Google Tag Manager and Tealium offer similar functionality in terms of getting popular tags set up and recording data. The two systems also have subtle nuances; for example, in GTM, multiple triggers can be added to one tag and the tag will fire if any of the triggers are met, whereas with Tealium, if two separate load rules are added for one tag, both load rules must be met in order for the tag to fire. This results in an occasional need to create separate load rules for specific tags in Tealium. These types of differences are highly subjective and the preference for one TMS over the other typically lands with whichever system a user has the most familiarity with. I’m most familiar with GTM and, in my experience, it’s easier to navigate, with all areas in the UI offering a search bar at the top. I also find it much easier to implement custom scripts that don’t have a pre-defined template within Google Tag Manager.
Conversely, Tealium categorizes by labels and doesn’t offer a filtered results list in the “Tags” section of the UI. Tealium also requires the custom teplate to be modified if a tag that isn’t included in the list of tag templates needs to be added. The Tealium custom template is 121 lines of code with three main sections that need to be edited to add the custom script, resulting in a much longer implementation time when compared to GTM. Where Tealium shines, though, is that it features over 1,000 tag templates, so only rarely is it necessary to have to add a custom script. Google Tag Manager only has about 80 tags, so you will need to utilize its custom HTML container more often. Fortunately, the custom HTML container in GTM is very user-friendly.
Another aspect that GTM makes easier than Tealium is its solution to the Safari “Intelligent Tracking Prevention” update, which requires no change to the existing AdWords and DoubleClick templated tags and just requires one additional “Conversion Linker” tag to be added to all pages. In Tealium, all previously-existing DoubleClick and AdWords tags need to be recreated with the “Global Tag” template. From there, the tag needs to be configured to fire on all pages and conversion events need to be mapped in the “Data Mappings” section using UDO variables with the value acting as a load rule utilizing the “Data Value” extension. This gets very confusing, especially when revisiting the tag after initial implementation, since the UDO value acting as the load rule is viewed within the “Extensions” screen, causing a lot of back and forth navigation to get a handle on where the event is firing.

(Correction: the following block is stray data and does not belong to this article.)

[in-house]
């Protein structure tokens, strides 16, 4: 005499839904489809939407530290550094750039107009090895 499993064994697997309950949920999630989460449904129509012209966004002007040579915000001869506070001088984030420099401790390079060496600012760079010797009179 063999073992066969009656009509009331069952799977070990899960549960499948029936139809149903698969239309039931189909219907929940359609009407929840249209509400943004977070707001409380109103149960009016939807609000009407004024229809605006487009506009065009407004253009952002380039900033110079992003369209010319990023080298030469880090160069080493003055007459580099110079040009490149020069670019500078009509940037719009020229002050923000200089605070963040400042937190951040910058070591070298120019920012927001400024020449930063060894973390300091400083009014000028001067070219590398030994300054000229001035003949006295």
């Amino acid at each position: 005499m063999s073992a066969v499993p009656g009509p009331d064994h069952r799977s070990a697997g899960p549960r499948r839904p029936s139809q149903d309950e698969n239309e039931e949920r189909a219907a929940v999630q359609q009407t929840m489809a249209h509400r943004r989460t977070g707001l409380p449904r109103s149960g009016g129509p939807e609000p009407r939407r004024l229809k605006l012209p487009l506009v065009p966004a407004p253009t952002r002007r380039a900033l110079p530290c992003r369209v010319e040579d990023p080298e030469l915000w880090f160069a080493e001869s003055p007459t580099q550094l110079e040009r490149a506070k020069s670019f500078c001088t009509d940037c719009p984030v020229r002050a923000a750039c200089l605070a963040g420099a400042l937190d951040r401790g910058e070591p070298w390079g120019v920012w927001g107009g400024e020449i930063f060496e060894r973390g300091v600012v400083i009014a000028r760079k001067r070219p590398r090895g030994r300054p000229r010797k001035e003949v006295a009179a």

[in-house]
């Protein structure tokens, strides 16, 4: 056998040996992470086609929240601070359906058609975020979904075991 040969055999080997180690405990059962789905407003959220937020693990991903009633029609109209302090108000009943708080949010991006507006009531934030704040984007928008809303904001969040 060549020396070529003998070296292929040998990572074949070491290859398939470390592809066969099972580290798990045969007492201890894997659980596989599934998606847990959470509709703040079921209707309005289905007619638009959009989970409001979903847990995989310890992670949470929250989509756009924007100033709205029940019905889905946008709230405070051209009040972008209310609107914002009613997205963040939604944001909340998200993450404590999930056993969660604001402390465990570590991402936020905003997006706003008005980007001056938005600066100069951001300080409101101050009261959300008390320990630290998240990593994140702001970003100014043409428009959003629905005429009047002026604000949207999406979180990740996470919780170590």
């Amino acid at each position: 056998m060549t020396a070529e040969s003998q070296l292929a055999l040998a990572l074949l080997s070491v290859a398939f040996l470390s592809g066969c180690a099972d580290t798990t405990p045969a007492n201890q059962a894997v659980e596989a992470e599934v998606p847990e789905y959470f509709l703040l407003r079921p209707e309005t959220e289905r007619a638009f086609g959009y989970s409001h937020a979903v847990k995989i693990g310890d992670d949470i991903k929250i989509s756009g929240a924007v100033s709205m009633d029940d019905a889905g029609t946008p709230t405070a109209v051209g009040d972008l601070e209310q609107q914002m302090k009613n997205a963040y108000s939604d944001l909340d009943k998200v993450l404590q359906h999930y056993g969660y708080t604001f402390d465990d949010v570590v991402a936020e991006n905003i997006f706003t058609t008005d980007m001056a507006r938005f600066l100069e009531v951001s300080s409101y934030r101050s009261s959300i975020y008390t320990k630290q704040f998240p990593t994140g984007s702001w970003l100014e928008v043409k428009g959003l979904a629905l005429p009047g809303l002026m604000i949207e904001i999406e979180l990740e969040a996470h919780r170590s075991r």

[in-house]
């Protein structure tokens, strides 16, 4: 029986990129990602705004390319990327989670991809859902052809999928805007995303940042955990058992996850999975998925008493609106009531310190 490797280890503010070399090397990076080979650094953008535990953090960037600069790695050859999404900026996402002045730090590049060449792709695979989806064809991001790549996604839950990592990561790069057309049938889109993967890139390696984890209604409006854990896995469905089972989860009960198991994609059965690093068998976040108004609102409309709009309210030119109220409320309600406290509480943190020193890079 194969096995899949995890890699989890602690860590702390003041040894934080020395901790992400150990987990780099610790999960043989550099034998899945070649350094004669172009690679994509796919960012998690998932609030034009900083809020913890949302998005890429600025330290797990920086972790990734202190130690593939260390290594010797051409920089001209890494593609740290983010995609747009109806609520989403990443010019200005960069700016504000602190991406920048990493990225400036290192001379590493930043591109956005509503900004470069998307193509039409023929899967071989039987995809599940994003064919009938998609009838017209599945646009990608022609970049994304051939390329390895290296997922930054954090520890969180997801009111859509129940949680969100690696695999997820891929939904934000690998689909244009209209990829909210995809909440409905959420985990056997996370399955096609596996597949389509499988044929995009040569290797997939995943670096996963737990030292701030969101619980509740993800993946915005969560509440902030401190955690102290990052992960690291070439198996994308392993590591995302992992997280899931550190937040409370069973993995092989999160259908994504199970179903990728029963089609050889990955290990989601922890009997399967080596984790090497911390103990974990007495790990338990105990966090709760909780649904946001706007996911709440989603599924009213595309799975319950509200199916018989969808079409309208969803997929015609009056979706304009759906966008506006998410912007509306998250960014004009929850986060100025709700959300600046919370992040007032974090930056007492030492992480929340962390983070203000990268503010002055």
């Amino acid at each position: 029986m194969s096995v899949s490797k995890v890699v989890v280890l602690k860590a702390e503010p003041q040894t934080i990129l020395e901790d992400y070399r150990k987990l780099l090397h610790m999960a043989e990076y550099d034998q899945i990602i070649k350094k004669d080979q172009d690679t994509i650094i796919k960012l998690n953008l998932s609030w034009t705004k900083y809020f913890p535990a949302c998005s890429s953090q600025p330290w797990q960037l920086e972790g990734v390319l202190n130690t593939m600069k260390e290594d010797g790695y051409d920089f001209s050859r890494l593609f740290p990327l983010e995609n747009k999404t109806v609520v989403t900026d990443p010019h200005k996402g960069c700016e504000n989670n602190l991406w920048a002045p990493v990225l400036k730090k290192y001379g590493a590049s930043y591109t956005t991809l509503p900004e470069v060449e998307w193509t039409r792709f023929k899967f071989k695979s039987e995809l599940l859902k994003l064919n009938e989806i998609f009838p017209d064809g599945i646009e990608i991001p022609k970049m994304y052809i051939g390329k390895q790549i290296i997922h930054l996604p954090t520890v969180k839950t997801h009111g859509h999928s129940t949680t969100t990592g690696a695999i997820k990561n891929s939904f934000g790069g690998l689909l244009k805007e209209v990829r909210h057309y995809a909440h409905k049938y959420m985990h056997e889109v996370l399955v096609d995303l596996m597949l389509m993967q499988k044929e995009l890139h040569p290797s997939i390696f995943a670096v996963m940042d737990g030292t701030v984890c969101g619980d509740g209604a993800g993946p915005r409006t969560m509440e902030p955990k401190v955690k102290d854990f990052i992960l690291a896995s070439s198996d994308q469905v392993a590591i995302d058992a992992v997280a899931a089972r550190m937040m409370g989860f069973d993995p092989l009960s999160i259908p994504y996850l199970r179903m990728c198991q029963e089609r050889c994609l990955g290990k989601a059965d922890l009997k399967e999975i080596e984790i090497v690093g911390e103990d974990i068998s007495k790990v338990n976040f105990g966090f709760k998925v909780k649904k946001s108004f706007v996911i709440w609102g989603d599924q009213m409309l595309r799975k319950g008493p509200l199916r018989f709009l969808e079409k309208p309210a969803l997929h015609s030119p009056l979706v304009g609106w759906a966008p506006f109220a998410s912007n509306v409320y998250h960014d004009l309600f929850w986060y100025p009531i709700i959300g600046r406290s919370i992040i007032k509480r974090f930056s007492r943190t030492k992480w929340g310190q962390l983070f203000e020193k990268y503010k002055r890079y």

One other feature that I really like about Google Tag Manager is that it auto-saves all updates in the “Preview” workspace. Tealium requires updates to be saved manually and has an auto sign-out feature after a period of inactivity. There have been times when I’ve been working on a Tealium implementation and had to switch to an urgent project for a few hours and, upon returning to Tealium, realized I had been signed out and my changes weren’t saved. A big advantage Tealium has over GTM is access to support representatives because it’s a paid service. Tealium definitely has a place for users that want access to support representatives or would utilize the advanced features of the “Extensions” section; however, I rarely find the need for the advanced features in my day-to-day use.
The advancement of tag management technology makes the lives of marketers and developers far easier. Whether you choose Google Tag Manager, Tealium or another TMS, having a central platform to view and manage all tags across a site is far more efficient and beneficial than individually hard-coding them. I would highly suggest implementing a TMS if you are still hard-coding marketing tags on your website.